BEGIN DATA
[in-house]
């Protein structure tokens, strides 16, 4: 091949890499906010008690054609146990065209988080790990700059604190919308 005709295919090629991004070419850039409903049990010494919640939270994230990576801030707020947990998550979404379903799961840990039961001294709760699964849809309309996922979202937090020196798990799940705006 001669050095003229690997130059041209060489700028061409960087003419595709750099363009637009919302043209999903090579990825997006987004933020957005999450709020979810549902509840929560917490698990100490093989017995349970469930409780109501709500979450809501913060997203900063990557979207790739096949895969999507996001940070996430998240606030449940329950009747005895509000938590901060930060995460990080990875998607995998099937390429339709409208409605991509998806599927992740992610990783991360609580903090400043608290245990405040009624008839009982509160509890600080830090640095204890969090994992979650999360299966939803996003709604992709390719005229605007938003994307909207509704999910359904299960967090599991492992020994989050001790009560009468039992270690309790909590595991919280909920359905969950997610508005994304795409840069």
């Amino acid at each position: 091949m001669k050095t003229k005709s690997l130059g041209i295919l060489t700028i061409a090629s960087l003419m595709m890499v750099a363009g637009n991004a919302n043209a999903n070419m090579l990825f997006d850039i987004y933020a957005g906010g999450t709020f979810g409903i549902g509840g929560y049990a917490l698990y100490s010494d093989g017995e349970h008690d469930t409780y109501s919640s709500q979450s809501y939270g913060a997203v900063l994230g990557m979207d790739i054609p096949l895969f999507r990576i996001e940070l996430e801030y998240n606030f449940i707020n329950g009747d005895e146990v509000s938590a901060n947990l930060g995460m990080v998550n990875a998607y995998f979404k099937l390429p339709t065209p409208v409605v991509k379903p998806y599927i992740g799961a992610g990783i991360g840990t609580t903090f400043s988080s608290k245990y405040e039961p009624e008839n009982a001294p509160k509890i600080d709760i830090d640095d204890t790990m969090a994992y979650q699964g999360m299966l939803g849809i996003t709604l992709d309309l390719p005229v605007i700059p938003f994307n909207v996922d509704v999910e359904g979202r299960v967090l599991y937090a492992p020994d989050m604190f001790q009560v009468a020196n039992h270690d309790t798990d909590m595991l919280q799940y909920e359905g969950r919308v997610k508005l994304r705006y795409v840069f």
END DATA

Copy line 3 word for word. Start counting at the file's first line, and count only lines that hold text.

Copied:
């Amino acid at each position: 091949m001669k050095t003229k005709s690997l130059g041209i295919l060489t700028i061409a090629s960087l003419m595709m890499v750099a363009g637009n991004a919302n043209a999903n070419m090579l990825f997006d850039i987004y933020a957005g906010g999450t709020f979810g409903i549902g509840g929560y049990a917490l698990y100490s010494d093989g017995e349970h008690d469930t409780y109501s919640s709500q979450s809501y939270g913060a997203v900063l994230g990557m979207d790739i054609p096949l895969f999507r990576i996001e940070l996430e801030y998240n606030f449940i707020n329950g009747d005895e146990v509000s938590a901060n947990l930060g995460m990080v998550n990875a998607y995998f979404k099937l390429p339709t065209p409208v409605v991509k379903p998806y599927i992740g799961a992610g990783i991360g840990t609580t903090f400043s988080s608290k245990y405040e039961p009624e008839n009982a001294p509160k509890i600080d709760i830090d640095d204890t790990m969090a994992y979650q699964g999360m299966l939803g849809i996003t709604l992709d309309l390719p005229v605007i700059p938003f994307n909207v996922d509704v999910e359904g979202r299960v967090l599991y937090a492992p020994d989050m604190f001790q009560v009468a020196n039992h270690d309790t798990d909590m595991l919280q799940y909920e359905g969950r919308v997610k508005l994304r705006y795409v840069f």